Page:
The ‘Green Scene’ Series on Newstalk is a weekly update on energy and environmental matters with Pat Kenny and MaREI Director Brian Ó Gallachóir.
On November 25, 2020 Prof Ó Gallachóir looked at Bees – significant contribution under threat
Bees – significant contribution under threat
- We currently have 99 different bee species in Ireland (21 types of bumblebee and 77 species of individual bee, one of honeybee)
- Bees are the most important pollinatorof crops and native plant species in Ireland.
- They are one of the busiest, least appreciated work forces we have – estimated by DoE to be worth €53m a year to the economy.
- Apples, strawberries, raspberries, tomatoes, blackcurrants, peppers, courgettes and pumpkins are relianton bees for pollination.
- Hugely important for biodiversity – almost three quarters of our wild plantsrely on insect pollinators, of which bees are most important
- More than halfof Ireland’s bee species have undergone substantial declines in their numbers since 1980.
- The distribution of 42 species has declined by more than 50%.
- In 2006 an Irish Bee Red List was published. It tells us that 30% of the Irish species are threatened with extinction. Six species are critically endangered, 10 are endangered and 14 species are vulnerable.
- Ireland has one species of honeybee (Apis mellifera). There are an estimated 24,000 bee hives in Ireland. A hive can contain up to 50,000 honeybees.
- Wild honey bees are threatened by habitat loss (we have drastically reduced the amount of food (flowers) and safe nesting sites in our landscapes) and chemical use in our landscape.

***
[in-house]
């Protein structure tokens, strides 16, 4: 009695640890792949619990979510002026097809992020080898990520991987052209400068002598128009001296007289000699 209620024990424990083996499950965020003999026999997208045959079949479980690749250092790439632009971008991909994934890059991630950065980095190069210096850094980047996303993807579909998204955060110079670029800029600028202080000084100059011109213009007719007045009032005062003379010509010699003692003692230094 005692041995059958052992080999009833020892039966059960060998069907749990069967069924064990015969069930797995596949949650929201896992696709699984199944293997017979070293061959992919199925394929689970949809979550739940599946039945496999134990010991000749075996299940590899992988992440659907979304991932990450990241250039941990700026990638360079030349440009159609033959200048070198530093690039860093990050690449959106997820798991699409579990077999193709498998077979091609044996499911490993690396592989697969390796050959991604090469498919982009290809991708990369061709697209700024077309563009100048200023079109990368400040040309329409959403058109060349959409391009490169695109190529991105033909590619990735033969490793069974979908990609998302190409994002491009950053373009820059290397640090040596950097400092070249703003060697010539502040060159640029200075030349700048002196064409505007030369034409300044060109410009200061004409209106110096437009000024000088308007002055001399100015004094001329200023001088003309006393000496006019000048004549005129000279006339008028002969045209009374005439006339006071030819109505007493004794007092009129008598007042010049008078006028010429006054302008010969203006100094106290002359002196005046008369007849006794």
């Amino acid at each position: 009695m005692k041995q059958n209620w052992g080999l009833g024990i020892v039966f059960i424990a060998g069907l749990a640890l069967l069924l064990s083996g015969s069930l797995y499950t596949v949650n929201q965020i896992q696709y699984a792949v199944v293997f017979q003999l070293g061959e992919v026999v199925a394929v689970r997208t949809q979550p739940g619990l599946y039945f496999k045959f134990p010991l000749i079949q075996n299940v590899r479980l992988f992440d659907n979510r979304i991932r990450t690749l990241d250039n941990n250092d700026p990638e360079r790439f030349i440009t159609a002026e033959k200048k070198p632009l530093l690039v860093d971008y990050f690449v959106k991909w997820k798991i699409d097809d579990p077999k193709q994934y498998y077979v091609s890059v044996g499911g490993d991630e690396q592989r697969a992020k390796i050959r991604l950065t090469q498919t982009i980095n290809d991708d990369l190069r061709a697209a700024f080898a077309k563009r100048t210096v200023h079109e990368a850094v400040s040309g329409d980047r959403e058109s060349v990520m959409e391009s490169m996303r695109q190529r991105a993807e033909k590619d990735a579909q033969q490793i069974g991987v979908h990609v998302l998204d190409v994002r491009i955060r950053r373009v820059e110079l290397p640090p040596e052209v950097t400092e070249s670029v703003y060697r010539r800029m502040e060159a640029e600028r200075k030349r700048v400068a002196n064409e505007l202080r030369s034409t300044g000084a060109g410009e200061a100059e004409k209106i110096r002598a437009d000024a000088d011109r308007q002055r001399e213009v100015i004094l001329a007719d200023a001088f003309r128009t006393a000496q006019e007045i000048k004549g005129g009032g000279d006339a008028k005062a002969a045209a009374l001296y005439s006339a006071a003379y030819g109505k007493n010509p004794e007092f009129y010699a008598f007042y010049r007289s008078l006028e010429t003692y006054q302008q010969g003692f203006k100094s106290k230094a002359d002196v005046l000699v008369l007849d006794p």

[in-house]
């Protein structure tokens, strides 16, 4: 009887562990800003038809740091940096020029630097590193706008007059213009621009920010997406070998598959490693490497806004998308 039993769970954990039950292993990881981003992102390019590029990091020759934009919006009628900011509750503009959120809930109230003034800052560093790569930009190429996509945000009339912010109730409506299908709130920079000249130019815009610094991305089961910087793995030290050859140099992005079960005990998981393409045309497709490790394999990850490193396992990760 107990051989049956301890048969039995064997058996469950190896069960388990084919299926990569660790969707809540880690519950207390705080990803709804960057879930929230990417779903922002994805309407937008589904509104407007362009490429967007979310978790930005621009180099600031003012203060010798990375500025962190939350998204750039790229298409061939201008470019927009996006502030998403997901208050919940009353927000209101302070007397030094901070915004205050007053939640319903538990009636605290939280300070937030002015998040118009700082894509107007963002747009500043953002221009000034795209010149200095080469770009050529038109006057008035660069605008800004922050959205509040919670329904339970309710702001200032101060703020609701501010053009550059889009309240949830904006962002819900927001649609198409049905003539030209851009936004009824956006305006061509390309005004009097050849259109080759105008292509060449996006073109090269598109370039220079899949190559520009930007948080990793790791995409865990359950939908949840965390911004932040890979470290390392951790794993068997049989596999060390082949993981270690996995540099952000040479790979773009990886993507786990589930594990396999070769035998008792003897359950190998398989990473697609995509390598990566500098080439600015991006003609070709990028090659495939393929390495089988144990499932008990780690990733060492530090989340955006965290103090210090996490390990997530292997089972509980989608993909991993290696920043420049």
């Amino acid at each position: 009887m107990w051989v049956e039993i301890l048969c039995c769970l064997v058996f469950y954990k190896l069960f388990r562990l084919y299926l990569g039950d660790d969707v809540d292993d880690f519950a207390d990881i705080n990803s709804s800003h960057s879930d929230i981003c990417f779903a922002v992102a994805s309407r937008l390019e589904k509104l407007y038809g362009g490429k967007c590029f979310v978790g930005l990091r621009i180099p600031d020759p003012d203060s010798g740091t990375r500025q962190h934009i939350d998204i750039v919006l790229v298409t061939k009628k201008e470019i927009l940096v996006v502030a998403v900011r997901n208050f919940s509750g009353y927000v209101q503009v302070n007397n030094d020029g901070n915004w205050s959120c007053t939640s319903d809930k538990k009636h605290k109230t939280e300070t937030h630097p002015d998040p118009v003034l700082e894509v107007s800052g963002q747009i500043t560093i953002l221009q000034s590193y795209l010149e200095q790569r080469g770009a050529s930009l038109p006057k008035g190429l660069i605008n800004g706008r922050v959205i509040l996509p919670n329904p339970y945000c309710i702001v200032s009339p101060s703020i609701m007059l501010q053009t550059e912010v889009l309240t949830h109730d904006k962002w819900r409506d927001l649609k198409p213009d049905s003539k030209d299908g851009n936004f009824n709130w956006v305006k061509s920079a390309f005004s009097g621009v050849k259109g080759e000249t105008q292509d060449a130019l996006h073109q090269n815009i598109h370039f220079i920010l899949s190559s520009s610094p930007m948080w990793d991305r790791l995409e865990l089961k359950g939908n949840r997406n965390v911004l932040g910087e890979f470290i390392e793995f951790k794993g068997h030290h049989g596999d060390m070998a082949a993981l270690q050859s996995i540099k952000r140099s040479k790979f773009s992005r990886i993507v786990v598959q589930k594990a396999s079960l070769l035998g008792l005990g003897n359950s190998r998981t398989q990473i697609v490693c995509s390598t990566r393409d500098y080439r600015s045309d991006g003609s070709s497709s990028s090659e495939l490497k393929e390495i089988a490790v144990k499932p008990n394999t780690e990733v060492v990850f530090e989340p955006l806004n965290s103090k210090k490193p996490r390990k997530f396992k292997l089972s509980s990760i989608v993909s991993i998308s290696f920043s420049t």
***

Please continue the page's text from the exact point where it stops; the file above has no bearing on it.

- The All-Ireland Pollinator Plan aims to create an Ireland where pollinators can survive and thrive, including …
- Bee (and butterflies and dragonflies) monitoring schemes – seeking citizen scientists to monitor record and upload to biodiversityireland.ie
- Guidelines for communities to help pollinators (e.g. protect wildflowers, wild areas, mow grass less, let dandelions bloom, perennial flowers, etc.
EU Offshore Renewable Energy Strategy
- Launched last week by European Commission
- Linked to / part of recent EU increased ambition on greenhouse gas emissions reductions
- Builds on EU position as world leader in offshore renewable energy production and technologies
- Currently EU has 12 GW of offshore wind energy (same size as Ireland’s total power system)
- Target to increase to over 60GW by 2030 and 300 GW by 2050
- Target to also increase ocean (wave and tidal) energy to 1 GW by 2030 and 40 GW by 2050
- Strategy focuses on
- a)Investment– estimated at €800 million by 2050
- b)Regional co-operation, in particular … Atlantic Ocean, and outermost regions
- Predictable legal framework
- Supply chains and innovation– maintaining European leadership – upgrading port infrastructure
- Represents a huge opportunity for Ireland also reflected in Blueprint for offshore wind in Ireland recent collaborative research between MaREI researchers and industry partners
The REthink Energy series featuring Green Scene is supported by ESB and The Institute of International and European Affairs